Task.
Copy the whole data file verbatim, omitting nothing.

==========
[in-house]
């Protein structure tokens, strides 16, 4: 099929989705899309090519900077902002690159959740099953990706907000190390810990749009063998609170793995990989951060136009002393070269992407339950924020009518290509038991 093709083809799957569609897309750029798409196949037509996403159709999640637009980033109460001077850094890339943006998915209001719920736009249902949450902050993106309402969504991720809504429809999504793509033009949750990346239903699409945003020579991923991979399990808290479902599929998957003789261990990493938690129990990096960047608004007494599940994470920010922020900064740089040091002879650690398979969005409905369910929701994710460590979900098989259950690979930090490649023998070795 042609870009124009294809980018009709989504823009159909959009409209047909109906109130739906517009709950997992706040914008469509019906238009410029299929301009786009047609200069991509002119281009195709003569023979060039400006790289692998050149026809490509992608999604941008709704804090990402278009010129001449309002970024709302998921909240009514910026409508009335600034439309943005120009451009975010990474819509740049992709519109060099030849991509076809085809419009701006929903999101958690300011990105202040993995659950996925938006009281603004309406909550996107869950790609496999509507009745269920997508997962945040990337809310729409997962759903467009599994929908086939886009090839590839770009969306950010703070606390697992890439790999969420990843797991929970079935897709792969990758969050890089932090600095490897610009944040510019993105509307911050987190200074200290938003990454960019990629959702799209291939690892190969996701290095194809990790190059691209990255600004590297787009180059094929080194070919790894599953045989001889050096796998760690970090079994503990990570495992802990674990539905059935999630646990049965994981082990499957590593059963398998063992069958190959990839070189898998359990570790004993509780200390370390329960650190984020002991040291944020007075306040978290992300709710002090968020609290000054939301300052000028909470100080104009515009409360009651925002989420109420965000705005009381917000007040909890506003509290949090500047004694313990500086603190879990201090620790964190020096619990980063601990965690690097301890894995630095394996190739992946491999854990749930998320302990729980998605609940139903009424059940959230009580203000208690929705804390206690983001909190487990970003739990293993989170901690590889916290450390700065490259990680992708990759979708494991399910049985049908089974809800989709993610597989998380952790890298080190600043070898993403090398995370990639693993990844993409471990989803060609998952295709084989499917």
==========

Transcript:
[in-house]
């Protein structure tokens, strides 16, 4: 099929989705899309090519900077902002690159959740099953990706907000190390810990749009063998609170793995990989951060136009002393070269992407339950924020009518290509038991 093709083809799957569609897309750029798409196949037509996403159709999640637009980033109460001077850094890339943006998915209001719920736009249902949450902050993106309402969504991720809504429809999504793509033009949750990346239903699409945003020579991923991979399990808290479902599929998957003789261990990493938690129990990096960047608004007494599940994470920010922020900064740089040091002879650690398979969005409905369910929701994710460590979900098989259950690979930090490649023998070795 042609870009124009294809980018009709989504823009159909959009409209047909109906109130739906517009709950997992706040914008469509019906238009410029299929301009786009047609200069991509002119281009195709003569023979060039400006790289692998050149026809490509992608999604941008709704804090990402278009010129001449309002970024709302998921909240009514910026409508009335600034439309943005120009451009975010990474819509740049992709519109060099030849991509076809085809419009701006929903999101958690300011990105202040993995659950996925938006009281603004309406909550996107869950790609496999509507009745269920997508997962945040990337809310729409997962759903467009599994929908086939886009090839590839770009969306950010703070606390697992890439790999969420990843797991929970079935897709792969990758969050890089932090600095490897610009944040510019993105509307911050987190200074200290938003990454960019990629959702799209291939690892190969996701290095194809990790190059691209990255600004590297787009180059094929080194070919790894599953045989001889050096796998760690970090079994503990990570495992802990674990539905059935999630646990049965994981082990499957590593059963398998063992069958190959990839070189898998359990570790004993509780200390370390329960650190984020002991040291944020007075306040978290992300709710002090968020609290000054939301300052000028909470100080104009515009409360009651925002989420109420965000705005009381917000007040909890506003509290949090500047004694313990500086603190879990201090620790964190020096619990980063601990965690690097301890894995630095394996190739992946491999854990749930998320302990729980998605609940139903009424059940959230009580203000208690929705804390206690983001909190487990970003739990293993989170901690590889916290450390700065490259990680992708990759979708494991399910049985049908089974809800989709993610597989998380952790890298080190600043070898993403090398995370990639693993990844993409471990989803060609998952295709084989499917």